• Vitamin D: This helps the baby to absorb calcium and supports strong bones. 
  • Vitamin E: This helps to support the immune system and blood flow.
  • Vitamin K: This is important for blood clotting and bone growth. 


  • Calcium: This is important for growing strong bones and teeth.
  • Zinc: This helps the baby to develop a sense of taste and smell as well, and it helps with growth and development. 
  • Iron- Iron is very important for growth and development, and is used in several body processes. The American Academy of Pediatrics encourages iron fortifications in formulas6 because many infants have low levels of iron. If you’re worried about your baby getting enough iron7, talk to your pediatrician about an iron supplement or using a formula with more iron.

Other: DHA and ARA 

Some formulas contain the fatty acids DHA (docosahexaenoic acid) and ARA (arachidonic acid). These are both found in breast milk, as well as algae, fungi, eggs, and fish oil. Many manufacturers make supplements of these fatty acids and some brands include this in their infant formula. But there is some controversy among scientists about whether or not they are necessary for infants.

DHA and ARA8 are not currently required by the FDA, which states, “fatty acids in infant formulas may have positive effects on visual function and neural development over the short term. Other studies in infants do not confirm these benefits.” Still, some researchers believe DHA and ARA are necessary for infant development9.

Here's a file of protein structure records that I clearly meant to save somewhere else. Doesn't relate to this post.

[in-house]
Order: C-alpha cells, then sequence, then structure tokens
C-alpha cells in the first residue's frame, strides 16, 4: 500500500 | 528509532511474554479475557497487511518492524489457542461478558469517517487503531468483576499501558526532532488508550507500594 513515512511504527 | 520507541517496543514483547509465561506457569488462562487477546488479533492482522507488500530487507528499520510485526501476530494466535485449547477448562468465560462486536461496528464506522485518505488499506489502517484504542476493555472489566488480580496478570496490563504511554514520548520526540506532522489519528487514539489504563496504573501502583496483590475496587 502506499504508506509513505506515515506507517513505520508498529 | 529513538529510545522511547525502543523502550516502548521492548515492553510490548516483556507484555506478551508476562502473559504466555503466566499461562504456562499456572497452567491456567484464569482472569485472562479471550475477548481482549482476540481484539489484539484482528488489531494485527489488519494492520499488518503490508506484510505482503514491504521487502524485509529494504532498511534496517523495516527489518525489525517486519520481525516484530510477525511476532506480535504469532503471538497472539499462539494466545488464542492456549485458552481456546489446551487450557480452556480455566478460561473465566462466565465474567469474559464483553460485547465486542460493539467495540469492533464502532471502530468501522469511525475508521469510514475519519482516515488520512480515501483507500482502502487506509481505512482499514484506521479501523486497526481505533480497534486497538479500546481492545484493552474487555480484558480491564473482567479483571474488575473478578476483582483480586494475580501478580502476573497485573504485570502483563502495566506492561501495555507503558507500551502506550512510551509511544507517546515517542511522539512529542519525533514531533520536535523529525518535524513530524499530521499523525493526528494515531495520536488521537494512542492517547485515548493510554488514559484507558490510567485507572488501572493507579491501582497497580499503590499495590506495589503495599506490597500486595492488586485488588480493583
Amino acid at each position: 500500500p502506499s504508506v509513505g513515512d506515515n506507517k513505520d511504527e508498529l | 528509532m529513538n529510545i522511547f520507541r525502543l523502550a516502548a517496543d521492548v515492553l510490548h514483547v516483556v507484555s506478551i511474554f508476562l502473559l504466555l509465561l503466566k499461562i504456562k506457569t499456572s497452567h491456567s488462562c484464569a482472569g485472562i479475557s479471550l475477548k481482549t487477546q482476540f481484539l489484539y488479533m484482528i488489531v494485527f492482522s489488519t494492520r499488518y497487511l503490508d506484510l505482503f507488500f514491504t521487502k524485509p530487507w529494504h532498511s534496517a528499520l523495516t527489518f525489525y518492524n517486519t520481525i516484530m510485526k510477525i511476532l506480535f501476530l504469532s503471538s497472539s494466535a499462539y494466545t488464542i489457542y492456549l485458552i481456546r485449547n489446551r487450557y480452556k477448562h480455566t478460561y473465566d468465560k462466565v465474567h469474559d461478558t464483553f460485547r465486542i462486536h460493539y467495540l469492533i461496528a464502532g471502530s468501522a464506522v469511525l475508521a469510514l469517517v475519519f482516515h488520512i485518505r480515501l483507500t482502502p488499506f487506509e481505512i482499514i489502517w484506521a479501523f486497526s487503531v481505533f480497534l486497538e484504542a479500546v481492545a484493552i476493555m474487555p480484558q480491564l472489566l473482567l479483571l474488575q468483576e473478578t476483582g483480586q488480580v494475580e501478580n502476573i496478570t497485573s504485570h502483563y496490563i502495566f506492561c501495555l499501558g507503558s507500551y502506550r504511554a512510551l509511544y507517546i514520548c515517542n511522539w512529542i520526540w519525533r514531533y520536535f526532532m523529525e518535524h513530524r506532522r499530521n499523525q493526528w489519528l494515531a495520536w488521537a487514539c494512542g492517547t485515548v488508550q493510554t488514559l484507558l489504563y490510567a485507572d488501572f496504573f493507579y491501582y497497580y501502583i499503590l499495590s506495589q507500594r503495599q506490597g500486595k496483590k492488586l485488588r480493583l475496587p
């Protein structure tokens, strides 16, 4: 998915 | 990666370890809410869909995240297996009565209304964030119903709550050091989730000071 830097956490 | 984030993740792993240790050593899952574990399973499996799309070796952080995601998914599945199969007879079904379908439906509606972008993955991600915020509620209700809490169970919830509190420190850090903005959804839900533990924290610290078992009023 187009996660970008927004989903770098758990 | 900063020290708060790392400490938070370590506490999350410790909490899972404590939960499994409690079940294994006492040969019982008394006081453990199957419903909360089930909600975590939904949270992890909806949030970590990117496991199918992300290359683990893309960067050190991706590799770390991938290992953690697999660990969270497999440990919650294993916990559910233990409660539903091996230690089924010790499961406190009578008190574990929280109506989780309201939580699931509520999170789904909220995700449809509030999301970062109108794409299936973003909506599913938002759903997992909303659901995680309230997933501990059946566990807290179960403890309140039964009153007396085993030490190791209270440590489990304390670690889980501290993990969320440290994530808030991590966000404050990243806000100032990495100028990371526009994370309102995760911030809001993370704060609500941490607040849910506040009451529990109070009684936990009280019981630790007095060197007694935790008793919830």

Breast-fed babies display higher levels of DHA and ARA than infants who get formulas without those fatty acids. Some studies show that infants who received DHA and ARA had better outcomes in areas of cognition, vision, and immunity. However, the sources for these fatty acids may raise questions for parents (algae and fungi). 

Research is still being done to determine whether these fatty acids are truly essential for growth and development. If you have questions about supplementing DHA and ARA, this may be a good matter to bring up with your pediatrician on your next visit.

Ingredients you may want to watch out for: 

Corn Syrupcomes from corn starch10. and is a type of sweetener that is used in many products, including baby formula. You may be thinking of high fructose corn syrup, but these are not the same. Corn syrup is made up of glucose; a carbohydrate and an important energy source for babies. Breast milk and cow’s milk have lactose instead of glucose, but both are sugars.

The issue with corn syrup is that it is artificial and processed. The European Union actually bans corn syrup from European formulas, but the FDA does not. You may want to avoid corn syrup if you are wanting to limit the processed ingredients your baby receives.

High Fructose Corn Syrup (HFCS) is corn syrup that has been processed10 even further to convert glucose into fructose. This makes it sweeter; HFCS is used in processed foods like soft drinks and candy.

A lot of people are concerned about HFCS and its use in infant formula. However, the FDA10 states that they are not aware of any safety issues comparing HFCS to other forms of sugar. They do recommend that all Americans limit consumption of sugar, but are not specifically concerned about processed sugars.

If you are wanting to limit your baby’s intake of refined sugars, it may be wise to look out for HFCS on the label of your formula.

Differences in Cow’s Milk 

When it comes to cow’s milk you will typically see their main kinds: Conventional, Organic, and Grass-fed. Let’s talk about the differences between them.